By Geoffrey A Fowler and Joanna Stern, the Wall Street Journal on Business Day Live
ENTERING 2016, the future never felt more within reach.
Science fiction will become science fact this year when you take virtual-reality vacations and your dishwasher reorders its own soap. Are you ready for a drone that follows you around like paparazzi?
When we gazed ahead at the devices, breakthroughs and ideas most likely to make waves, two themes emerged. One is liberation: we’re increasingly less shackled, be it to a phone charger or a cable subscription. The other is intelligence: as processing power and bandwidth increase, our machines, services and even messaging apps become more capable.
Here are our best picks for what’s coming, and what you can do to be ready for it.
It’s marked on 2016 calendars everywhere: virtual reality finally gets real. It begins with the scheduled spring arrival of the long-anticipated Oculus Rift headset, followed by HTC’s Vive and Sony’s PlayStation VR. Unlike less expensive smartphone-based headsets like Samsung’s Oculus-powered Gear VR, advanced sensors and imaging in dedicated headsets promise immersive experiences that will make you feel like you’re in a teleporter. ("Augmented reality", a combined view of virtual and real worlds, being developed by Magic Leap, Microsoft’s HoloLens team and others, is still a ways from home.)
Games and other flights of fantasy will be key to the appeal. But thanks to investments in 360° video and apps, you’ll also get closer to not-so-far-out realities: front row at a sold-out concert … or a seat at that meeting you’d otherwise miss.
How to get ready: if you have a new Samsung Galaxy phone, get the $100 Gear VR. If you have an iPhone or another Android phone, try out the $20 Google Cardboard. A swivel chair makes it easier to spin through the 360° environments without hurting yourself. You may also want some Dramamine.
Your new robot BFF is just a message away. In 2016, messaging stops being just a way to send texts and emojis to friends, and becomes a way to reach all-knowing bot assistants as well. Beta-testers in the San Francisco area using Facebook’s Messenger app can already ask "M" to book restaurant reservations, buy a gift for a friend or simply tell you Mom’s birthday. Google is reportedly readying a similar app.
Bots aside, messaging software will also evolve to include more features. Just like China’s popular messaging apps, you’ll be able to pay your friends or bills, book appointments, play games, translate messages and more.
How to get ready: A messaging app is only as good as the people using it. Gather your friends and family and try to get them on the same one — best if it works across all devices.
Everybody loves the aerial look of drone photography, but let’s face it — not everybody was born to be a drone pilot. We’ll soon think of drones more like cameras than helicopters, as their technology evolves to compensate for novice mistakes and foolhardy fliers. One maker, Lily, plans to release a waterproof model that launches when flung into the air, then follows you around as you kayak, ski or take a sunset selfie on the beach.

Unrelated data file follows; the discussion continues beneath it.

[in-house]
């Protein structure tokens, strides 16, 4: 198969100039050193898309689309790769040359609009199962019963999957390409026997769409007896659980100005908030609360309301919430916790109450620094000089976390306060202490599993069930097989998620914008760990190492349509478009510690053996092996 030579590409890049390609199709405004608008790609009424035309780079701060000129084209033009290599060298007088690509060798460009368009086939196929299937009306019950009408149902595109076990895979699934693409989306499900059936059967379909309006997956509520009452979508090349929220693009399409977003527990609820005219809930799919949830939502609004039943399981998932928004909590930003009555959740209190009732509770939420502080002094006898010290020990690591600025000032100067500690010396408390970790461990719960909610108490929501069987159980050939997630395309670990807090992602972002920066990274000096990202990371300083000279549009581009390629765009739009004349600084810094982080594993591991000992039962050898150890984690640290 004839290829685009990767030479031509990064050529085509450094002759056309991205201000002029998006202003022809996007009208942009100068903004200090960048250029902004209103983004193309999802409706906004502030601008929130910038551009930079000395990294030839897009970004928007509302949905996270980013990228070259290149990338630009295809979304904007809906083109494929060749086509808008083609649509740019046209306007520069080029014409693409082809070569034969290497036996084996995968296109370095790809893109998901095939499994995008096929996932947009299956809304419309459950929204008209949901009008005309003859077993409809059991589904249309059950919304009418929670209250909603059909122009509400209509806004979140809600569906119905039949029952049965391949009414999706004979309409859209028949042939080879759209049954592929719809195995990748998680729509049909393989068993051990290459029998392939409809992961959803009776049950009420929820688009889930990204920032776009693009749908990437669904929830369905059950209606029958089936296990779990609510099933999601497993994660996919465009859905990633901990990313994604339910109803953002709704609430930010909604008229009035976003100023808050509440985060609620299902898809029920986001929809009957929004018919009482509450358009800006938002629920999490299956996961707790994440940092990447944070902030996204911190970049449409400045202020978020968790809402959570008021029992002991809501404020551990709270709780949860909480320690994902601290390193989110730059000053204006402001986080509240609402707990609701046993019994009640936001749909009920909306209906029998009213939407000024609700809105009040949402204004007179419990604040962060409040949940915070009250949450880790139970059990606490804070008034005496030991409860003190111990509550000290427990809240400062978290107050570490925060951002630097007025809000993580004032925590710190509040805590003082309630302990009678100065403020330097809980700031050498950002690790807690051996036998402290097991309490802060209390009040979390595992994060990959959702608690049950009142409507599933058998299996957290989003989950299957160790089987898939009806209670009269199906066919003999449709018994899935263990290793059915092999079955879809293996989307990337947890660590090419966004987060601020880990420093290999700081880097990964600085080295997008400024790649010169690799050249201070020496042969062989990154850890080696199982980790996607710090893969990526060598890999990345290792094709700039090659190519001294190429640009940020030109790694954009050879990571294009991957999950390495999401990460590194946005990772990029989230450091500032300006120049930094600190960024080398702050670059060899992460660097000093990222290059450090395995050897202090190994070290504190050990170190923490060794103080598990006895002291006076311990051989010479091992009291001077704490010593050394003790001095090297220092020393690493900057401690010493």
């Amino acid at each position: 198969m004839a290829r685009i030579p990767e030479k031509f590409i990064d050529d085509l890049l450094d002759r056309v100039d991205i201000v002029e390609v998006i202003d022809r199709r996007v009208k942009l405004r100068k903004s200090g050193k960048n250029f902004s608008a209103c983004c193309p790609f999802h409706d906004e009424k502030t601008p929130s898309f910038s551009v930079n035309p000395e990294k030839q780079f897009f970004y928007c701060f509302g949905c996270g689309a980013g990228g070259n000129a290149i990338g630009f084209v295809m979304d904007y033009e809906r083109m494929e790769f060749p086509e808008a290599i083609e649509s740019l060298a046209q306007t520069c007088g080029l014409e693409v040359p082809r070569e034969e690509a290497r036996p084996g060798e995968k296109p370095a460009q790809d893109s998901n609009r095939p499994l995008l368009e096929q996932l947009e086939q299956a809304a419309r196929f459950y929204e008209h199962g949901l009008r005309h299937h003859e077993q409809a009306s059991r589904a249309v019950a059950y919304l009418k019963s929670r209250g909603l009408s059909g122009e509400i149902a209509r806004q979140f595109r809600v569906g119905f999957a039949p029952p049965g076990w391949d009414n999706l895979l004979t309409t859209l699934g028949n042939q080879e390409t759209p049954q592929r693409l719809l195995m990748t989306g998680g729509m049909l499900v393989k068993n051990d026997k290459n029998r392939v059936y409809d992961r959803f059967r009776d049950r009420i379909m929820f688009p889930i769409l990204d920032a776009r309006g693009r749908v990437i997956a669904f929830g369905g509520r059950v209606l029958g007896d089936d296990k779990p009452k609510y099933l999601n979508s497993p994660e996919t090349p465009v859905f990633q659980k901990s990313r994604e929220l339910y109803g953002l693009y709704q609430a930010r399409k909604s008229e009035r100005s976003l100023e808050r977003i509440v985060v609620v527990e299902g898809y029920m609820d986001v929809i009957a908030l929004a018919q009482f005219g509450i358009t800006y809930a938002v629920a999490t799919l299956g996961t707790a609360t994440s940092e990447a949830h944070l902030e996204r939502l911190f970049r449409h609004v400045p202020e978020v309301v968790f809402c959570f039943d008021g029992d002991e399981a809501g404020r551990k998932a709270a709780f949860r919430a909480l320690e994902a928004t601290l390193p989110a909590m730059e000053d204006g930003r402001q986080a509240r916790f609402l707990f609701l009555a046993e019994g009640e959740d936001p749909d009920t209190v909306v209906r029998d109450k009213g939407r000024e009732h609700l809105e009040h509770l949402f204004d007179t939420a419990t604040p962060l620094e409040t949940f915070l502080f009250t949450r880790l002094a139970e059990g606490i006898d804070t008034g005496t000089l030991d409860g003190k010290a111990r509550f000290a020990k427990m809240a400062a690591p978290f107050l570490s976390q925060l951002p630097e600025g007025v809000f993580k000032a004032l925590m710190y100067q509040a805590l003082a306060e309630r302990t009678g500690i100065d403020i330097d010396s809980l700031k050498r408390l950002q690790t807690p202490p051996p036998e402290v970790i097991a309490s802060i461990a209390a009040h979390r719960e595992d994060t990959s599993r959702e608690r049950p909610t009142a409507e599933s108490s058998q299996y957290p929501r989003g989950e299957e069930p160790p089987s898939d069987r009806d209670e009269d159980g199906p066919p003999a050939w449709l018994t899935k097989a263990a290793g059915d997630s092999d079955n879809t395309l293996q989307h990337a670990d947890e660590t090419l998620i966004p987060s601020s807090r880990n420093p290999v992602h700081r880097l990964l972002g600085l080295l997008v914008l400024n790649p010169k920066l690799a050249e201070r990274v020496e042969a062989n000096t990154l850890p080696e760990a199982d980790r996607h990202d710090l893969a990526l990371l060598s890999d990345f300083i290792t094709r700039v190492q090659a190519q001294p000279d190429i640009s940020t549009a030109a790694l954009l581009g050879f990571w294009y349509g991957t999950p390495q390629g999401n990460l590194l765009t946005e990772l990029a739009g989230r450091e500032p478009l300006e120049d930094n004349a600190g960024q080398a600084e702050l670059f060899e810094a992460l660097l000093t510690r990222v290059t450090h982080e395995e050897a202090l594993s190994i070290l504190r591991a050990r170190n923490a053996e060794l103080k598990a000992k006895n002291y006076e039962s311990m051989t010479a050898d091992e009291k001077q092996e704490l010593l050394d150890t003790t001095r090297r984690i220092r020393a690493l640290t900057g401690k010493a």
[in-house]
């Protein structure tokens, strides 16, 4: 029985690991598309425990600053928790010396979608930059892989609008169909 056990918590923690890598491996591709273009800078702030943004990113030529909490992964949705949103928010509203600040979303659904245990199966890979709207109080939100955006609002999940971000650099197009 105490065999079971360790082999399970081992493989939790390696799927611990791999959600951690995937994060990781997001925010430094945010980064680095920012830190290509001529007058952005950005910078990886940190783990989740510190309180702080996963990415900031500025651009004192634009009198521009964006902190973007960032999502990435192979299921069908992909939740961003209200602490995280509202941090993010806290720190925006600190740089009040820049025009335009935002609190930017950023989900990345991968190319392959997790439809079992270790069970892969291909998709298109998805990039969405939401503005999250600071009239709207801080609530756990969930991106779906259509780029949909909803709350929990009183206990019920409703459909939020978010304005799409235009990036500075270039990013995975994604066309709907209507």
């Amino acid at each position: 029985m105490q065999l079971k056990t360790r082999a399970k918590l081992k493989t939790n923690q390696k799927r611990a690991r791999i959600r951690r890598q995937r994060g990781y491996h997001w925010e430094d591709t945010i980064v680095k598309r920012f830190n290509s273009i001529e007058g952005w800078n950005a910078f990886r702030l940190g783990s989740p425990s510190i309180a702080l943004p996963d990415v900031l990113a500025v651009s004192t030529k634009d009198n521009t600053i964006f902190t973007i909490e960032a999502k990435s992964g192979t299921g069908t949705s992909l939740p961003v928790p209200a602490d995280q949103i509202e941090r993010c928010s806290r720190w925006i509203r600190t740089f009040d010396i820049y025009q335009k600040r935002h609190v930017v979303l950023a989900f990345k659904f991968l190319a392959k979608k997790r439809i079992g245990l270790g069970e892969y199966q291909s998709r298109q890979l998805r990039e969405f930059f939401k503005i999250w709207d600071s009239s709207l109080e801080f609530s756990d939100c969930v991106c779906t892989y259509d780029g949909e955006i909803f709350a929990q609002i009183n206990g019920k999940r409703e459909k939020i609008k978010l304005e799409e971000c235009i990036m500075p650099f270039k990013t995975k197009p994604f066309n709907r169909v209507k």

Action-camera giant GoPro also plans to deliver a drone, called Karma, though the company has been tight-lipped about how it’ll work.
How to get ready: Unless you’re prepared to commit to flying lessons, don’t buy one of today’s models. Beware, too, of great-sounding drones that appear on crowdfunding sites such as Kickstarter. They may face significant delivery delays — if they deliver at all. Also, get to know your rights and obligations as a drone owner, such as where you can fly and how to register it with the government.
The USB port you have known — and probably hated — is in for a change. In 2015, the smaller, faster USB Type-C port appeared in laptops like Apple’s new MacBook, and phones like Google’s Nexus 6P. This will be the year it also turns up in monitors, hard drives and everything else.
The great news: USB Type-C is capable of two-way power, so one port on a laptop could be used to charge the battery and connect an external drive. This should result in fewer cords, plus faster charging.
The bad news: All the USB cords you’ve previously amassed will join the rat’s nest in your garage.
How to get ready: Be on the lookout for devices with USB Type-C. Dell and HP just joined Apple with computers that have it. You may also want to buy some USB-to-Type-C adapters — as low as $8 on Amazon — so you can keep older peripherals plugged in.
No, you’re not paranoid: The gadgets really are listening.
Voice-operated electronics are poised for a quantum leap in accuracy and intelligence in 2016. Talking offers a more natural way to interact with devices that need complex input but aren’t exactly keyboard-friendly, such as TVs, sound systems and household electronics. Voice arrived in a big way in 2015 when Microsoft’s Cortana virtual assistant came to Windows 10, while Siri and Google Now turned up in cars and TVs.
This year, expect voice control on more computers and an even wider range of gadgets, including the CogniToys Dino, a toy that uses IBM’s Watson to help answer questions, and Jibo, a talking family robot.